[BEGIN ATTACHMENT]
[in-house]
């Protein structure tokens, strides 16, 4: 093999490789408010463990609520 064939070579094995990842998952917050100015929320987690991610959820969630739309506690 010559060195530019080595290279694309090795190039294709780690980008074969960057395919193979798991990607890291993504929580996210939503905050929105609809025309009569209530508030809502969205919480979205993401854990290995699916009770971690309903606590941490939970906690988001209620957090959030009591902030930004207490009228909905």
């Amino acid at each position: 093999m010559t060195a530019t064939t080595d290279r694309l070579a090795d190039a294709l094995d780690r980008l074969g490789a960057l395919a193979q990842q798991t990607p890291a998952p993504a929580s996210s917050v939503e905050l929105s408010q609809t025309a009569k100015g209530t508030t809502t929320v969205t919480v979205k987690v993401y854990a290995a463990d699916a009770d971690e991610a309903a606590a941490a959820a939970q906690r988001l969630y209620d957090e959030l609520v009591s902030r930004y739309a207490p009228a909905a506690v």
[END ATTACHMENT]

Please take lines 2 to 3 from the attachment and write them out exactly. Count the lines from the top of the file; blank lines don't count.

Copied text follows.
């Protein structure tokens, strides 16, 4: 093999490789408010463990609520 064939070579094995990842998952917050100015929320987690991610959820969630739309506690 010559060195530019080595290279694309090795190039294709780690980008074969960057395919193979798991990607890291993504929580996210939503905050929105609809025309009569209530508030809502969205919480979205993401854990290995699916009770971690309903606590941490939970906690988001209620957090959030009591902030930004207490009228909905």
């Amino acid at each position: 093999m010559t060195a530019t064939t080595d290279r694309l070579a090795d190039a294709l094995d780690r980008l074969g490789a960057l395919a193979q990842q798991t990607p890291a998952p993504a929580s996210s917050v939503e905050l929105s408010q609809t025309a009569k100015g209530t508030t809502t929320v969205t919480v979205k987690v993401y854990a290995a463990d699916a009770d971690e991610a309903a606590a941490a959820a939970q906690r988001l969630y209620d957090e959030l609520v009591s902030r930004y739309a207490p009228a909905a506690v």